If you’re outside East Timor – a presidential campaign probably means the daily press coverage on who in America will be voted in to try to be voted in to try to be the President of the United States. Here, in East Timor, we have our own presidential campaign going on to see who will be the next president of East Timor. And just in case you missed the news (or just in case the news thought it wasn’t important enough to mention) I’ll let you know that the vote for the President will happen on this Saturday, 17th of March. Should the news have let you know? Perhaps if you were in Australia it could be worth being informed about but I’m sure some latest drama about which celebrity kissed which celebrity is more important. We had our final campaign day yesterday which meant mainly seeing Fretilin, one of the big old parties, filling up trucks with young people chanting and clanging away as they drove up and down the streets. They spray paint their bodies in Fretilin colours and lash large Fretilin flags to small scooters and tear up and down the main drag. Very noisy and slightly intimidating. It was nice to see a good Timorese military presence casually strolling up the road picking up garbage to tidy the place up – nice initiative. The Aussie troops have been steadily coming into the country to be ready for any “action”. We had grand plans of stocking up for trouble – buying a bag of rice, filling the gerry can and discussing an escape plan. Our general plan is to load ourselves into our boat and head for Atauro (the island). And thats about where our preparation ends (the gerry can is still empty). This is the first election the country has had since the crisis days after 2006. Back then, their was a lot of bloodshed and IDP camps. I care far more about a peaceful process than who might get in. The general response I get from the Timorese is that the candidates are generally just interested in themselves and looking after their own family, friends and connections. There is not a lot of hope for significant and uncorrupted progress in the country.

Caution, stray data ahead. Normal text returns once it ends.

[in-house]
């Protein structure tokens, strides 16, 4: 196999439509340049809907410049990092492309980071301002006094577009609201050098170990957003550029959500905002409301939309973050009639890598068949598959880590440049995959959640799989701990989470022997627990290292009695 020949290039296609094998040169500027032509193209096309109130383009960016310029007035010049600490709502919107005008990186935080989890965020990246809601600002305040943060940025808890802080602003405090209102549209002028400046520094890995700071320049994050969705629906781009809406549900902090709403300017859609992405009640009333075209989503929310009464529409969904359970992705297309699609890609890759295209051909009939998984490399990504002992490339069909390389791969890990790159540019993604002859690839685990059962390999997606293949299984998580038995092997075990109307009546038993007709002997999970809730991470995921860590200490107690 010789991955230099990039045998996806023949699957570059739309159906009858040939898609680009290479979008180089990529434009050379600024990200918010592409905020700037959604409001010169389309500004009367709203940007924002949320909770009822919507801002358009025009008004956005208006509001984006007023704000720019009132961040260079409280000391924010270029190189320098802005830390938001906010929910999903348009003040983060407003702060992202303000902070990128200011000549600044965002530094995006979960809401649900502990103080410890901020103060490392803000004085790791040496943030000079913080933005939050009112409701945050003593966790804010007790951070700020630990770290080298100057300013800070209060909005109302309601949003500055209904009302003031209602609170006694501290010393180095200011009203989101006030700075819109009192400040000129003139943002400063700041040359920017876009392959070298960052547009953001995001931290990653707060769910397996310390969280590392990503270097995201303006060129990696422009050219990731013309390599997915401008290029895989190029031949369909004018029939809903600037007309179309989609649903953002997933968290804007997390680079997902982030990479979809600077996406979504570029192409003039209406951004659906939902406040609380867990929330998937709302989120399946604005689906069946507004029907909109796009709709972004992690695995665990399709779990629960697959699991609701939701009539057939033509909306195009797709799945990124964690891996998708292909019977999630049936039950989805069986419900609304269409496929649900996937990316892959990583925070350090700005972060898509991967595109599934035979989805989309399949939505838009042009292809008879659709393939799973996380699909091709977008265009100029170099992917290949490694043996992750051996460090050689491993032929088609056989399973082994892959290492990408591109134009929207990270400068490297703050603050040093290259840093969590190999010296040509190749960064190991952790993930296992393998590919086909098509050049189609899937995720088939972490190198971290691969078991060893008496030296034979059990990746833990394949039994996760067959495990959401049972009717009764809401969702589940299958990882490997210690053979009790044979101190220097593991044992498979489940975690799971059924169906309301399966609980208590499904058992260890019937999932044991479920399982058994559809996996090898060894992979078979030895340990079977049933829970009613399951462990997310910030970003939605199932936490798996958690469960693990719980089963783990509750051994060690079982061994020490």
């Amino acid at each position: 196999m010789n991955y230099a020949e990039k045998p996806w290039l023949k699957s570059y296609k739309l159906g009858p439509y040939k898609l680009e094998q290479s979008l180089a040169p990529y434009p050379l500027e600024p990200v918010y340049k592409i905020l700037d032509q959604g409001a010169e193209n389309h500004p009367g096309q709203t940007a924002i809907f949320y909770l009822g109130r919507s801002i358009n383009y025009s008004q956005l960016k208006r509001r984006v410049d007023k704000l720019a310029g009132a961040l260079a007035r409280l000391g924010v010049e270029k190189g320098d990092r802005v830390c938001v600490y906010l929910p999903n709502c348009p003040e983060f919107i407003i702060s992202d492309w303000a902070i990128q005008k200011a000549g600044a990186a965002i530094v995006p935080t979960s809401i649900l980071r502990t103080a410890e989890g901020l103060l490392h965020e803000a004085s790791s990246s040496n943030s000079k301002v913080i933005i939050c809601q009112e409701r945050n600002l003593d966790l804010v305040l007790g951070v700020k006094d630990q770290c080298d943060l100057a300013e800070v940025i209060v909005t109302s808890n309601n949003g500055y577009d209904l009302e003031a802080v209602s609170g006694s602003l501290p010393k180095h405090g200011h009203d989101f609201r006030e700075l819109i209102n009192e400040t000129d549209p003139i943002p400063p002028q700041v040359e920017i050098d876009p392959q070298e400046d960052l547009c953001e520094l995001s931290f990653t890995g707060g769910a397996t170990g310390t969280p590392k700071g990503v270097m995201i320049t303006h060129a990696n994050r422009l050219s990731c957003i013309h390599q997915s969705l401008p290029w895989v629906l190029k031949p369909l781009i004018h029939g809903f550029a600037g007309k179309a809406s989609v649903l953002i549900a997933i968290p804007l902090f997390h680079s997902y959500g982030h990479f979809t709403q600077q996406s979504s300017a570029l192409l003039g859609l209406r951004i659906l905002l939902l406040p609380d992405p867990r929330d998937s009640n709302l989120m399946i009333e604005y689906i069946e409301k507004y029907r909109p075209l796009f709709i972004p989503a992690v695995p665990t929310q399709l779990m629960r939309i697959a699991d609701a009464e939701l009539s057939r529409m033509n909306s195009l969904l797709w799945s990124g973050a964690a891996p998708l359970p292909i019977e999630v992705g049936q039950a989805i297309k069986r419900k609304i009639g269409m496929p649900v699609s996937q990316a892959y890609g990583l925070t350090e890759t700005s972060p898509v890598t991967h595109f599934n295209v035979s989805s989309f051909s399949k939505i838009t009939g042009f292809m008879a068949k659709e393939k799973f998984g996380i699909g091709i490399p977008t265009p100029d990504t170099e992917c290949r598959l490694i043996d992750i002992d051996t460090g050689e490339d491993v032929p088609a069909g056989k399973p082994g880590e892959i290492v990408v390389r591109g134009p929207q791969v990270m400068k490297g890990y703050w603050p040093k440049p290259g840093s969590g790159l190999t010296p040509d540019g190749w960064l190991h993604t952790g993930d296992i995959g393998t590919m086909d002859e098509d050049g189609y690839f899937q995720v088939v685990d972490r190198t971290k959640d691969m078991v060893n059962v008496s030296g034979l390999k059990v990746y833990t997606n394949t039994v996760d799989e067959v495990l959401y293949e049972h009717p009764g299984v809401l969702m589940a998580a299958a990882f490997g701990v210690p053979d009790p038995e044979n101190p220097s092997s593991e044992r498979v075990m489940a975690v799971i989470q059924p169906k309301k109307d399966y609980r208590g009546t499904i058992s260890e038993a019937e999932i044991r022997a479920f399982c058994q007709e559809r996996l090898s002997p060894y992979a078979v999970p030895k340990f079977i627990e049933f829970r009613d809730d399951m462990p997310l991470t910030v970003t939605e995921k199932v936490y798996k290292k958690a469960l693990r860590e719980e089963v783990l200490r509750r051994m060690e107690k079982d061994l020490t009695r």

Some of the main candidates are (from my extremely uneducated or possibly falsely educated view):
Jose Ramos Horta – the current president, winner of the Nobel Peace Prize, and well recognised leader being the man on the diplomatic front fighting for East Timorese independence. He was shot in 2008 and nearly killed by Alfredo Reinaldo’s men who were leading a small rebellion (Alfredo was shot dead by Timorese security when he came to the President’s house). He lives on and has created a marketing campaign for Dili as the “City of Peace” over the last few years. He likes driving small fancy cars like Mokes.
Lu Olo (Fretilin) – Fretilin is the original political arm of the Falintil which was the army fighting for independence. I guess they see themselves as deserving the leadership position since it was because of them that the country is free (in their view). They stick up for the rights of the veterans who should be rewarded for their bravery. Lu Olo won the first round of elections in 2007. They are big, aggressive and loud and I think this works against them to some extent amongst the people. They like to remember where they have come from but many people want to look forward to what the future holds.
Taur Matan Ruak (“Two Sharp Eyes”)– the former defence force chief, he seems to have the support of Prime Minister Xanana Gusmao. I remain largely uninformed on this powerful figure.
The Original Leader – When the Portuguese left East Timor in 1975, the Timorese actually declared independence and elected a president. A few months later the Indonesians invaded (with a nod from Australia and America) under the guise of a pre-emptive strike against a possible communist uprising – tut, tut. Anyway, an old leader from this era is running again – that is, until he died a few days ago.
The Minister of Justice – now this ones a lady. She is a trained lawyer and apparently she was Alfredo Reinaldo’s mistress and the lady who was facing some sort of court action in Australia in connection with the afforementioned shooting. (Could this really be true?) The Ministry of Justice remains my most least liked place to visit amongst all the ministries when I have to deal with bureaucracy.
There are, I believe, another 9 candidates but I dont know about them. I think this will be between Horta and Lu-olo. But, being not so into politics, its a stab in the dark. All the Timorese must go to there registered homeland. There is no long distance voting. So Friday is set aside to travel back home to get ready to vote. You just put a “1” beside your choice. A candidate must get more than 50% of votes to win. Needless to say, this is highly unlikely for any candidate so the top two will be chosen for a rematch in a few weeks time. Tedious business but I’m sure dragging out the event will help to simmer down emotions.